OK, there are six basic parts to the FAFSA—student demographics, school selection, dependency status, parent demographics, financial information, sign and submit—and that’s it! Let’s get started!
The student demographic information section is easy, because it’s all about you! Your name, social security number, date of birth, address, residency, telephone number, e-mail address, marital status, driver’s license number—nothing tricky here!
The next street screen looks at student eligibility. Are you a citizen? Will you be graduating from high school? Is this your first year of college? What type of degree or you seeking? Do you want to do work study? (Work study is an opportunity to work an on-campus job to help cover part of your own living expenses.) Do you already have a bachelor’s degree? And, how much schooling have either of your parents had? Again, no tricks here!
On the next screen you’ll choose what high school you currently attend. They make this pretty easy—you just put in the school name, city, select your state, then you get a list of options to choose your school from the official list.
The school selection section is pretty similar to choosing the high school you go to. You’re just going to use the drop-down to select as many schools as you’re applying to and add them to your list. Alternatively, if you know the codes from your school, you can enter them here. On the school selection summary page you’ll be asked to select your housing plans for each of your potential schools. Whether you’re planning to live on campus at one school but off-campus at another—and maybe even with parents at a third school—you’ll have the chance to make all of these selections on your school selection summary page.
The dependency determination section is also pretty easy—just a lot of yes or no questions. Were you born before 1990? Are you married? Are you working on a master’s degree? Do you have children or other dependents? They shouldn’t be very difficult, but if you’re uncertain about any of these, make sure and ask your parent or school counselor.
You’ll probably want to get your parents’ help for the parent-demographic section, since it asks for things like their social security numbers, dates of birth and household size.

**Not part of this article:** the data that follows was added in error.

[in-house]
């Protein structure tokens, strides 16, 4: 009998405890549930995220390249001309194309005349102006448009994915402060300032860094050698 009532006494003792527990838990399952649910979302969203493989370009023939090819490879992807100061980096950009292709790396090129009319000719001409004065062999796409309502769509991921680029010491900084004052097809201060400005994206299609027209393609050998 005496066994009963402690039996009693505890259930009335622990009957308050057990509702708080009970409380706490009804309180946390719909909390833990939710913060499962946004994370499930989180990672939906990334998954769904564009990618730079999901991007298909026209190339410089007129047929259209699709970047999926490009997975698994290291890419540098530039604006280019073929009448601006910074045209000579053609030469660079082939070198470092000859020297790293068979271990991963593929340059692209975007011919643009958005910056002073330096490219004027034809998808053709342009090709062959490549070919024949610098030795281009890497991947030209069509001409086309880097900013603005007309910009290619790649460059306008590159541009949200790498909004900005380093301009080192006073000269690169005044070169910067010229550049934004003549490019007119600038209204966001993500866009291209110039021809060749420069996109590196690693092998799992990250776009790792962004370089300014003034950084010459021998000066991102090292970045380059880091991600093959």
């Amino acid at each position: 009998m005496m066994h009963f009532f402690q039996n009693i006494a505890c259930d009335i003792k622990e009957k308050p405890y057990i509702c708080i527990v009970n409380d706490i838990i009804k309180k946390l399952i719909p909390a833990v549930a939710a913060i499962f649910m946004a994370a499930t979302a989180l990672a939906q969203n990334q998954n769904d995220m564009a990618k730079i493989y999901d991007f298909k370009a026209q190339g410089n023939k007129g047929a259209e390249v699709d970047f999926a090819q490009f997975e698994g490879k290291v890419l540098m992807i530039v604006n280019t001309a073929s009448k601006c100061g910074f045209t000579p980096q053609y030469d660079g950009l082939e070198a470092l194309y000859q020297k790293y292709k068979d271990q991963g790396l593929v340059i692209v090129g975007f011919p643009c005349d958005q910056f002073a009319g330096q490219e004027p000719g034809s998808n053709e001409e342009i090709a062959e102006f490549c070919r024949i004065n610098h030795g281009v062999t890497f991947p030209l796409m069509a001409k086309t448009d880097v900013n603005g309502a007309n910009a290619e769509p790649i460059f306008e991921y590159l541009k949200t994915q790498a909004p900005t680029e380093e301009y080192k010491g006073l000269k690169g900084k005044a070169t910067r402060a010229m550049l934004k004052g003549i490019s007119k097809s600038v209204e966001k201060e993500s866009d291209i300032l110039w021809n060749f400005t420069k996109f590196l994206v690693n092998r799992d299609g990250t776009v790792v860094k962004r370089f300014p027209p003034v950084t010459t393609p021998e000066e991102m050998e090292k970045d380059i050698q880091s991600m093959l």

OK, financial information! Let’s be honest, this is the section everyone’s afraid of. I’m here to tell you there is NO reason to be afraid! You’ll definitely want a parent’s help with this part, and as long as you’ve got recent tax forms, bank account statements and any investment information that you or your parents might have—you’re going to breeze right through this. You may even be able to link to the IRS web site and import all of your tax information, depending on when you and your parents filed taxes and your FAFSA deadline.
The tax questions are pretty straightforward and mostly come right from your W-2 and 1040 forms. Remember, you can pause and look at your forms and come back to the FAFSA as often as necessary!
After the tax information, the FAFSA has questions about your parents’ assets, the balance in their bank accounts, the value of their investments—not including retirement investments—and the net worth of any businesses they own.
After your parents enter their tax information, you’ll be asked to enter your tax information—again, you may be able to import this right from the IRS web site. Keep in mind any savings accounts or savings bonds that you have when answering the questions about your own net worth.
Whew, that wasn’t so bad! In the last section, you’ll have the opportunity to review your basic information—name, social security number, et cetera—and then use the PIN you created earlier, and finally file your FAFSA. That feels pretty good doesn’t it?
For more information, check out www.FAFSA.gov.